Greece’s deadly fire: a "blowtorch" no one could stop
By Renee Maltezou ATHENS (Reuters) - When the wind whipping wildfire through the pine forests around the Greek coastal village of Mati suddenly changed direction on Monday afternoon, it left residents with perhaps 20 minutes to save their lives. For the 81 or more who died, it was already too late. 'Not even 1,000 airplanes would have helped prevent this catastrophe,' said Dimitris Stathopoulos, head of the union of fire brigade employees.
By Renee Maltezou
ATHENS (Reuters) - When the wind whipping wildfire through the pine forests around the Greek coastal village of Mati suddenly changed direction on Monday afternoon, it left residents with perhaps 20 minutes to save their lives. For the 81 or more who died, it was already too late.
"Not even 1,000 airplanes would have helped prevent this catastrophe," said Dimitris Stathopoulos, head of the union of fire brigade employees. "In that cursed hour, the fire became a blowtorch aimed at the settlement."
Fires are not uncommon in Greece's forests, which cover almost half its territory, and the Mount Penteli area has suffered regularly in the past decades.
But until Monday, the wind blew almost every fire inland towards the mountains, shielding Mati from all but minor damage.
On Monday it suddenly swung around to come from the southwest, and picked up speed. Stathopoulos said the time window for any response was roughly 20 minutes.
The Mayor of Marathon, Elias Psinakis, who is responsible for Mati, said that was simply not enough.
"There is a civil protection plan, every municipality has one, but there is no time to do anything when the wind is so strong," he told Skai TV.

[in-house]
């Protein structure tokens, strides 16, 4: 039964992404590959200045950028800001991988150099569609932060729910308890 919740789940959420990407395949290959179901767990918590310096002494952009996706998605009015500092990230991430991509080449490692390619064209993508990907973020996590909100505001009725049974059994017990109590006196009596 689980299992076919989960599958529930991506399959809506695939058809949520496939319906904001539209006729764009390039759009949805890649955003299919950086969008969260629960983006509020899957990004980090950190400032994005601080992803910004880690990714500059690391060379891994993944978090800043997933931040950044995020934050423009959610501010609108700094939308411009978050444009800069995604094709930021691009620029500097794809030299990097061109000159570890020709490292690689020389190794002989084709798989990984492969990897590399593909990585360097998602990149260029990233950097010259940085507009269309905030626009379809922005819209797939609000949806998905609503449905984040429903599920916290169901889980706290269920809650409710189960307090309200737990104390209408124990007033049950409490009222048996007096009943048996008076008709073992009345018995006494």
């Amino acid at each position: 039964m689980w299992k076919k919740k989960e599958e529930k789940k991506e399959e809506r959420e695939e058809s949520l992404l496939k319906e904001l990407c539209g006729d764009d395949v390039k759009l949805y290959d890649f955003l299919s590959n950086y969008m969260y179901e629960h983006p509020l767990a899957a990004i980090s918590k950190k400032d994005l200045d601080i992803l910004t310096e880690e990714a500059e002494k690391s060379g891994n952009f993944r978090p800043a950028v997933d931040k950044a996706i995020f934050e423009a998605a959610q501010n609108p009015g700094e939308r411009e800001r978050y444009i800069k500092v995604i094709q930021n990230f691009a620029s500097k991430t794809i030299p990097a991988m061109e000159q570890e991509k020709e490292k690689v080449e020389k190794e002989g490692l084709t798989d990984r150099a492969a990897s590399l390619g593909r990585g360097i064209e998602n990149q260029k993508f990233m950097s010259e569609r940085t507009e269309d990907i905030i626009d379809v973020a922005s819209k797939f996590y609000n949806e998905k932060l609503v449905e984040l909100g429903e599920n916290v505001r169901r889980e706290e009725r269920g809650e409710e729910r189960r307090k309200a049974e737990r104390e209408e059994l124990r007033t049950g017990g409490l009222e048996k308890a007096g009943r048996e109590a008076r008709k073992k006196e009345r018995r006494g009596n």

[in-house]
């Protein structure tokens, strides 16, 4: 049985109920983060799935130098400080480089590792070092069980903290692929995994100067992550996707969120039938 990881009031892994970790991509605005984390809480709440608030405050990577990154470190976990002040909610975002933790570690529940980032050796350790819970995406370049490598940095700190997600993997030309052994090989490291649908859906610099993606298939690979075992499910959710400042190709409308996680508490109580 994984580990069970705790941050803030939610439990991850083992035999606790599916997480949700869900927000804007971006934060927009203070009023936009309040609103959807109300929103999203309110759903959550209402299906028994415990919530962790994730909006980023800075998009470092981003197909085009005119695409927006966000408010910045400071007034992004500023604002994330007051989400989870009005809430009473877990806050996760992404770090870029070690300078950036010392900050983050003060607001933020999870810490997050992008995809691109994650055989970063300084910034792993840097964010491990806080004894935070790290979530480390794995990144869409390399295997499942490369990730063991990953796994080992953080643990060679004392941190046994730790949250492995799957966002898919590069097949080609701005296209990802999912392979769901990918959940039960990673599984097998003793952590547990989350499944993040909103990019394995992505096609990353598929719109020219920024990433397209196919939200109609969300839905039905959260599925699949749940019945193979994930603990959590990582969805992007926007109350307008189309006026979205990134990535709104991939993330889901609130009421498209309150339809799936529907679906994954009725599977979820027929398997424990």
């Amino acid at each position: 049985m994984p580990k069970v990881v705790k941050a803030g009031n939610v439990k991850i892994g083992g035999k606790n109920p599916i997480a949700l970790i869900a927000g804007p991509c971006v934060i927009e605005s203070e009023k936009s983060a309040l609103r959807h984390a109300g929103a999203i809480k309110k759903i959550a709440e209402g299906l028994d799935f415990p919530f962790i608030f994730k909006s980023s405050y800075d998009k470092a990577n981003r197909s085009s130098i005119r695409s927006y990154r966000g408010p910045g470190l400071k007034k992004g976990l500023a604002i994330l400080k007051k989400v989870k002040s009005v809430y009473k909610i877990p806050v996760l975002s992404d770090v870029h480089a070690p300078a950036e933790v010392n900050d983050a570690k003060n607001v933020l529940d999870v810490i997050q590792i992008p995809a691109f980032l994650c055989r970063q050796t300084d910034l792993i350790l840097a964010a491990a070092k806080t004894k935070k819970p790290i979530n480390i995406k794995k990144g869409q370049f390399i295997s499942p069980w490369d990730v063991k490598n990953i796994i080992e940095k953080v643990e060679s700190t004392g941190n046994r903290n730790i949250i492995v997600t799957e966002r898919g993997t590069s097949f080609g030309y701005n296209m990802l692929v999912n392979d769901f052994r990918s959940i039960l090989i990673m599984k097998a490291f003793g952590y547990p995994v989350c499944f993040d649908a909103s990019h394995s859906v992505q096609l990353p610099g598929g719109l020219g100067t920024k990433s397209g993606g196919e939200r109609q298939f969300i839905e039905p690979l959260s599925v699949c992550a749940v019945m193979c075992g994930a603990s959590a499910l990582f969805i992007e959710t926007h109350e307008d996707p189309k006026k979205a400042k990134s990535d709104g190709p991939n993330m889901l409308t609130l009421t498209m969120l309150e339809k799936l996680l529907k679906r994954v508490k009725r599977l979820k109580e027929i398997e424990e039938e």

And that was when Mati's basic vulnerabilities were suddenly exposed.
"Unfortunately, this area is chaotically built ... people couldn't find a way out to save themselves," Stathopoulos said. "Most of the roads are dead ends ... and the rest are very narrow."
Many Greek villages develop in a haphazard way - houses are often built without planning permission, which is then obtained retrospectively, without full compliance. Homes are embedded among pine trees. Viable evacuation routes are not a priority.
A string of torched cars on a road leading to the beach provide a chilling tableau of the scramble to find an escape route. They only drove into traffic jams or thick, treacherous smoke.
Television footage showed that some cars had crashed in the race to leave, while some ended up nose-to-nose with other vehicles.
"It's tragic, it's really tragic. It looks like the area was hit by a rocket," said Leonidas Leonidou, head of a team of firefighters from Cyprus.
"The fire went so fast, I've never seen anything like it, and I've got 38 years' experience. It was like nature was conspiring."
Dozens of people are still missing, and rescue teams are still scouring the scorched land and the sea for survivors.
Stathopoulos complained that some fire hydrants had failed to function. But he added that this time, the consequences of a decade of national debt crisis that had forced spending cuts in the fire brigade were not the main reason for the catastrophe.
"I've often protested about shortages of funds or staff, about old equipment," he said. "But this time, none of that could have stopped it."
(Reporting by Renee Maltezou; Editing by Kevin Liffey)
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